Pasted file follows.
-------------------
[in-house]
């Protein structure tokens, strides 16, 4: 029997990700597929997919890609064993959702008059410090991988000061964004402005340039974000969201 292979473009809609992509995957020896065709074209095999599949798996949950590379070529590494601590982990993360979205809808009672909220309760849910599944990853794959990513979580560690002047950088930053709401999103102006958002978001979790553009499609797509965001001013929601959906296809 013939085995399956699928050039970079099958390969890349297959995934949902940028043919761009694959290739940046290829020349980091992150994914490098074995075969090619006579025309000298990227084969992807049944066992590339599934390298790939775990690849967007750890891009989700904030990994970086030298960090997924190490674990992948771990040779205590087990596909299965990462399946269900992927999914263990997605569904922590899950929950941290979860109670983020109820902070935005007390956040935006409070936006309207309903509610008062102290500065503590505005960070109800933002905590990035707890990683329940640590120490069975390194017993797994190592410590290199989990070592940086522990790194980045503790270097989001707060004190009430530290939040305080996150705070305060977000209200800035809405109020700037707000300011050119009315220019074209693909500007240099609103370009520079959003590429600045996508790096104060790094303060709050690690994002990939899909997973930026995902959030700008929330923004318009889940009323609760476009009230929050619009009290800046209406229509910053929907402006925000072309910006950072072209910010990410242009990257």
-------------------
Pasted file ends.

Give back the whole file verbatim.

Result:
[in-house]
């Protein structure tokens, strides 16, 4: 029997990700597929997919890609064993959702008059410090991988000061964004402005340039974000969201 292979473009809609992509995957020896065709074209095999599949798996949950590379070529590494601590982990993360979205809808009672909220309760849910599944990853794959990513979580560690002047950088930053709401999103102006958002978001979790553009499609797509965001001013929601959906296809 013939085995399956699928050039970079099958390969890349297959995934949902940028043919761009694959290739940046290829020349980091992150994914490098074995075969090619006579025309000298990227084969992807049944066992590339599934390298790939775990690849967007750890891009989700904030990994970086030298960090997924190490674990992948771990040779205590087990596909299965990462399946269900992927999914263990997605569904922590899950929950941290979860109670983020109820902070935005007390956040935006409070936006309207309903509610008062102290500065503590505005960070109800933002905590990035707890990683329940640590120490069975390194017993797994190592410590290199989990070592940086522990790194980045503790270097989001707060004190009430530290939040305080996150705070305060977000209200800035809405109020700037707000300011050119009315220019074209693909500007240099609103370009520079959003590429600045996508790096104060790094303060709050690690994002990939899909997973930026995902959030700008929330923004318009889940009323609760476009009230929050619009009290800046209406229509910053929907402006925000072309910006950072072209910010990410242009990257």